Context: I shall not ever return to you, my pigs, because, at worst, to die valorously is better than to sleep out one's youth in the sun. A man has but one life. It is his all. Therefore I now depart from you, my pigs, to win me a fine wife and much wealth and leisure wherein to discharge my geas. And when my geas is lifted I shall not come back to you, my pigs, but I shall travel everywhither, and into the last limits of earth, so that I may see the ends of this world and may judge them while my life endures. For after that, they say, I judge not, but am judged: and a man whose life has gone out of him, my pigs, is not even good bacon. Manuel, in Ch. I : How Manuel Left the Mire

„Each in his day, and within howsoever limited a circle of adherents, awakened that sustaining faith which appears vitally necessary to men's contentment, in the legend of the all powerful Redeemer who will come again, to-morrow.“

— James Branch Cabell
Context: Each in his day, and within howsoever limited a circle of adherents, awakened that sustaining faith which appears vitally necessary to men's contentment, in the legend of the all powerful Redeemer who will come again, to-morrow. The theme of this book, then, is how that legend came to attach itself to Dom Manuel; how, in particular, that legend afterward affected, or did not affect, those persons who had known Dom Manuel almost intimately; and how in the end nobody believed in it any longer except Donander Veratyr. But Donander Veratyr was God. Author's Note

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„The transfiguring touch was to come, it seemed from a girl's lips; but it had not; he kissed, and life remained uncharmed.“

— James Branch Cabell
Context: The transfiguring touch was to come, it seemed from a girl's lips; but it had not; he kissed, and life remained uncharmed.... at the bottom of his heart, he was still expecting the transfiguring touch to come, some day, from something he was to obtain or do, perhaps to-morrow.... Then he had by accident found out the sigil's power... Ch. 27 : Evolution of a Vestryman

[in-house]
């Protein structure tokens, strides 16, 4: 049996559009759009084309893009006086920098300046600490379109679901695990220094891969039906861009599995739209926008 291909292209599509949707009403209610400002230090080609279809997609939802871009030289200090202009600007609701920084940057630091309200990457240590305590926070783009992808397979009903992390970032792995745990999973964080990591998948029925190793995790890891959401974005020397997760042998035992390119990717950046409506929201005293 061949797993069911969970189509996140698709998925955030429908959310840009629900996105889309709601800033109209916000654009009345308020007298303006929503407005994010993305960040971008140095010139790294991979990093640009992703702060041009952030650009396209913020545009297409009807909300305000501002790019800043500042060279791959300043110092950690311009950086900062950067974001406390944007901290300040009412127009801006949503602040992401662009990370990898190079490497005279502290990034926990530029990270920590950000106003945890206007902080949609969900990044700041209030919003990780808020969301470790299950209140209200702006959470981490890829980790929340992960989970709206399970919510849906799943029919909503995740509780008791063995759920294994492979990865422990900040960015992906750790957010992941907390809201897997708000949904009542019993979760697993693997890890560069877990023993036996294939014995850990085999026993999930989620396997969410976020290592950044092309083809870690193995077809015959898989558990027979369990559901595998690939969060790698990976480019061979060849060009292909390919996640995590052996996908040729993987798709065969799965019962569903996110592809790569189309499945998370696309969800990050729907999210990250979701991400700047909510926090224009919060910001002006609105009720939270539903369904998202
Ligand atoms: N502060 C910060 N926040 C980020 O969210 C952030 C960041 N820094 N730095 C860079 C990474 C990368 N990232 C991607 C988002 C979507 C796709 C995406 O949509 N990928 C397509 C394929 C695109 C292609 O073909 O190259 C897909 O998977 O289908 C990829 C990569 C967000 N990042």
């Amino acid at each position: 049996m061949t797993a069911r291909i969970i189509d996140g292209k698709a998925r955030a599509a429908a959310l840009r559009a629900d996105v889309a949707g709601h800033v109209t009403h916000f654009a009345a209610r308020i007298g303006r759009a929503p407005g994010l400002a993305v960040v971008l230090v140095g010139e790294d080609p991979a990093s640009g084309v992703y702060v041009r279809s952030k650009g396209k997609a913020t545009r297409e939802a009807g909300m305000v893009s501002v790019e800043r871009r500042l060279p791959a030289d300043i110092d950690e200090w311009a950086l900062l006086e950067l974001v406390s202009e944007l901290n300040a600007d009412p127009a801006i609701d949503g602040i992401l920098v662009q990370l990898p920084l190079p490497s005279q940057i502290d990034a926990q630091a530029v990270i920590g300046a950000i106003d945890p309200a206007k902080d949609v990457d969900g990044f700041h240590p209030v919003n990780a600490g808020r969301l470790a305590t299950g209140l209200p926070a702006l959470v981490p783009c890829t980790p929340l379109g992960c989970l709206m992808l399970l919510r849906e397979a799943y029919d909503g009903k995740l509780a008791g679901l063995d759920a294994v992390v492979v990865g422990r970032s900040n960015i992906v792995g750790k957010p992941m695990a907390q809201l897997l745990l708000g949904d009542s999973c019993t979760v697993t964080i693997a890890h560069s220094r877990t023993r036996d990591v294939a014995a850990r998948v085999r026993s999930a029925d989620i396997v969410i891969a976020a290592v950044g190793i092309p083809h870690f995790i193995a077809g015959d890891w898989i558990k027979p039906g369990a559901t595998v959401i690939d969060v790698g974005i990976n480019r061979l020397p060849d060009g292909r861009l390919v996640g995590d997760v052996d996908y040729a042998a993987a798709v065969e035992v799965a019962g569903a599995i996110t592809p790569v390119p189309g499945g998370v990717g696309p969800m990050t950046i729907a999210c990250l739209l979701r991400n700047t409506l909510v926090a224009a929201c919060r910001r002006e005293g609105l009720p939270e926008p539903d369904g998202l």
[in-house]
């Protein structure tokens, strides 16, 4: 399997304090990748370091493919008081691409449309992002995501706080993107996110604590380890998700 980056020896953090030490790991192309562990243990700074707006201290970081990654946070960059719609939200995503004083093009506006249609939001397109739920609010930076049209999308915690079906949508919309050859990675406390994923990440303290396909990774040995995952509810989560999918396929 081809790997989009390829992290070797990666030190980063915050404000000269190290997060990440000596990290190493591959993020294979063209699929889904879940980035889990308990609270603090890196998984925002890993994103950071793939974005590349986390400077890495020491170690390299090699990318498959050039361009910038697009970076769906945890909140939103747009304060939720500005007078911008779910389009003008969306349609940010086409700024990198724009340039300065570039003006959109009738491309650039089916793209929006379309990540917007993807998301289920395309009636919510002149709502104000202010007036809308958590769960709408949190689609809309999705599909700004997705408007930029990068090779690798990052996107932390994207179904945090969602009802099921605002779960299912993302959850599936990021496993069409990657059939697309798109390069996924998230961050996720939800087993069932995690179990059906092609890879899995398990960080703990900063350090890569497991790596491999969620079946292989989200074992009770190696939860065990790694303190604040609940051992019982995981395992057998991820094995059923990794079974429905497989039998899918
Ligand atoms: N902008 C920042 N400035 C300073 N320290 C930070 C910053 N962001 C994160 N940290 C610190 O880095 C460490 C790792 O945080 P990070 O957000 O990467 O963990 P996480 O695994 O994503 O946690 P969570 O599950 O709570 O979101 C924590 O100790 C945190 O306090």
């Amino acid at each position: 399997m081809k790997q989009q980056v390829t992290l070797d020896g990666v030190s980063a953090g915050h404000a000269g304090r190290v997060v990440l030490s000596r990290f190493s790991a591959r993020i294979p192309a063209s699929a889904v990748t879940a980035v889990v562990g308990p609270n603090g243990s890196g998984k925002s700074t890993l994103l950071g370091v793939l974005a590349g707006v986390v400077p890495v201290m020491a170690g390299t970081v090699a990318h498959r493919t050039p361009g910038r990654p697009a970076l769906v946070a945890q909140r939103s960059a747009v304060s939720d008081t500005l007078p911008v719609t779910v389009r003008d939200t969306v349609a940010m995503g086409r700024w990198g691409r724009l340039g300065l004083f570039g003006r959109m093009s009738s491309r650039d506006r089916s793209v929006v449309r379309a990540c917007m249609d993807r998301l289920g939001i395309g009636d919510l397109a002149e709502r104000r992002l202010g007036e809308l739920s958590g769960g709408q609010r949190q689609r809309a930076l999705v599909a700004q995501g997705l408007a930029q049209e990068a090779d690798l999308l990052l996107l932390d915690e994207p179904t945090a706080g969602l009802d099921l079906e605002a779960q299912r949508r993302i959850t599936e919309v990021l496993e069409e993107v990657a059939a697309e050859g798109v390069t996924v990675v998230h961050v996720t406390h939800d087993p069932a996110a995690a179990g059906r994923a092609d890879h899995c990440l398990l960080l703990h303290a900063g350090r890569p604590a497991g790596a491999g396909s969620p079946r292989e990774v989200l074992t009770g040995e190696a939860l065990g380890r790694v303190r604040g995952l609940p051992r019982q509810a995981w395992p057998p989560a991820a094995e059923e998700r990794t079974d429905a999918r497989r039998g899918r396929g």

„A book, once it is printed and published, becomes individual.“

— James Branch Cabell
Context: A book, once it is printed and published, becomes individual. It is by its publication as decisively severed from its author as in parturition a child is cut off from its parent. The book "means" thereafter, perforce, — both grammatically and actually, — whatever meaning this or that reader gets out of it. "A Note on Cabellian Harmonics" in Cabellian Harmonics (April 1928)

„I have been telling you, from alpha to omega, what is the one great thing the sigil taught me — that everything in life is miraculous.“

— James Branch Cabell
Context: I have been telling you, from alpha to omega, what is the one great thing the sigil taught me — that everything in life is miraculous. For the sigil taught me that it rests within the power of each of us to awaken at will from a dragging nightmare of life made up of unimportant tasks and tedious useless little habits, to see life as it really is, and to rejoice in its exquisite wonderfulness. If the sigil were proved to be the top of a tomato-can, it would not alter that big fact, nor my fixed faith. No Harrowby, the common names we call things by do not matter — except to show how very dull we are... The Epilogue : Which is the proper ending of all comedies; and heralds, it may be, an afterpiece.

„All men she must evade at the last and many ar the ways of her elusion.“

— James Branch Cabell
Context: James Branch Cabell made this book so that he who wills may read the story of mans eternally unsatisfied hunger in search of beauty. Ettarre stays inaccessible always and her lovliness is his to look on only in his dreams. All men she must evade at the last and many ar the ways of her elusion. Afterpiece : a hidden inscription on the Sigil of Scoteia (and so spelled, in a peculiar modification of Roman capital letters)